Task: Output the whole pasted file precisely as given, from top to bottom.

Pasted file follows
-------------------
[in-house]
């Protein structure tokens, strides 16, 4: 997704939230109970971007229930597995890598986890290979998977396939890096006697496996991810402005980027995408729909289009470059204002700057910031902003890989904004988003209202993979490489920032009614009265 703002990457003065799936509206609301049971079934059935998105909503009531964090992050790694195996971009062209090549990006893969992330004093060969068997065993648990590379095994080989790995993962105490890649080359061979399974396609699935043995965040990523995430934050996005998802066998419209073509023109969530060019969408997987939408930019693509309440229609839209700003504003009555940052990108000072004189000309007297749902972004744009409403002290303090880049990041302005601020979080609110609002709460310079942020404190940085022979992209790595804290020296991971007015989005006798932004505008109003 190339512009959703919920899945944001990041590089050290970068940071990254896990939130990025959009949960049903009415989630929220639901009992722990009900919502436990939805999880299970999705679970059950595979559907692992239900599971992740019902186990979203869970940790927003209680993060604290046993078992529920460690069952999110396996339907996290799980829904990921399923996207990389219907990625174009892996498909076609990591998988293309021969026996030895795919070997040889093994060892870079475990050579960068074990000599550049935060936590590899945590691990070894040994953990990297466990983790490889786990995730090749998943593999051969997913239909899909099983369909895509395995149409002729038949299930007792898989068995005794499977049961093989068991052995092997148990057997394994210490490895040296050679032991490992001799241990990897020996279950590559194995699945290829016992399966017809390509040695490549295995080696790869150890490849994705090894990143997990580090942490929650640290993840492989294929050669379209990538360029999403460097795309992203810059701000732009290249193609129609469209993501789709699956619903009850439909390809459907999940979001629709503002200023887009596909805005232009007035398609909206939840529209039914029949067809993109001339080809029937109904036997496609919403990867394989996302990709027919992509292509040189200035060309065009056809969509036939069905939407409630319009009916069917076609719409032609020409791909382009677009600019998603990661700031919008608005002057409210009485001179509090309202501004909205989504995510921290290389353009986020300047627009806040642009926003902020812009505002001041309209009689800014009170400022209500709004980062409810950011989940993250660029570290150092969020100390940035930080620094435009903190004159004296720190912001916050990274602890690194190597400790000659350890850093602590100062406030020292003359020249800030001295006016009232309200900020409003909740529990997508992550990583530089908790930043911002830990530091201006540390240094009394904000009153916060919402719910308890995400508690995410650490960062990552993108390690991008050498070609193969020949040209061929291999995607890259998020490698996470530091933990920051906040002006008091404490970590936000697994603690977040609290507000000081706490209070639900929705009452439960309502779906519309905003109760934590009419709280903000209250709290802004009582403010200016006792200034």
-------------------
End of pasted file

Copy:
[in-house]
């Protein structure tokens, strides 16, 4: 997704939230109970971007229930597995890598986890290979998977396939890096006697496996991810402005980027995408729909289009470059204002700057910031902003890989904004988003209202993979490489920032009614009265 703002990457003065799936509206609301049971079934059935998105909503009531964090992050790694195996971009062209090549990006893969992330004093060969068997065993648990590379095994080989790995993962105490890649080359061979399974396609699935043995965040990523995430934050996005998802066998419209073509023109969530060019969408997987939408930019693509309440229609839209700003504003009555940052990108000072004189000309007297749902972004744009409403002290303090880049990041302005601020979080609110609002709460310079942020404190940085022979992209790595804290020296991971007015989005006798932004505008109003 190339512009959703919920899945944001990041590089050290970068940071990254896990939130990025959009949960049903009415989630929220639901009992722990009900919502436990939805999880299970999705679970059950595979559907692992239900599971992740019902186990979203869970940790927003209680993060604290046993078992529920460690069952999110396996339907996290799980829904990921399923996207990389219907990625174009892996498909076609990591998988293309021969026996030895795919070997040889093994060892870079475990050579960068074990000599550049935060936590590899945590691990070894040994953990990297466990983790490889786990995730090749998943593999051969997913239909899909099983369909895509395995149409002729038949299930007792898989068995005794499977049961093989068991052995092997148990057997394994210490490895040296050679032991490992001799241990990897020996279950590559194995699945290829016992399966017809390509040695490549295995080696790869150890490849994705090894990143997990580090942490929650640290993840492989294929050669379209990538360029999403460097795309992203810059701000732009290249193609129609469209993501789709699956619903009850439909390809459907999940979001629709503002200023887009596909805005232009007035398609909206939840529209039914029949067809993109001339080809029937109904036997496609919403990867394989996302990709027919992509292509040189200035060309065009056809969509036939069905939407409630319009009916069917076609719409032609020409791909382009677009600019998603990661700031919008608005002057409210009485001179509090309202501004909205989504995510921290290389353009986020300047627009806040642009926003902020812009505002001041309209009689800014009170400022209500709004980062409810950011989940993250660029570290150092969020100390940035930080620094435009903190004159004296720190912001916050990274602890690194190597400790000659350890850093602590100062406030020292003359020249800030001295006016009232309200900020409003909740529990997508992550990583530089908790930043911002830990530091201006540390240094009394904000009153916060919402719910308890995400508690995410650490960062990552993108390690991008050498070609193969020949040209061929291999995607890259998020490698996470530091933990920051906040002006008091404490970590936000697994603690977040609290507000000081706490209070639900929705009452439960309502779906519309905003109760934590009419709280903000209250709290802004009582403010200016006792200034």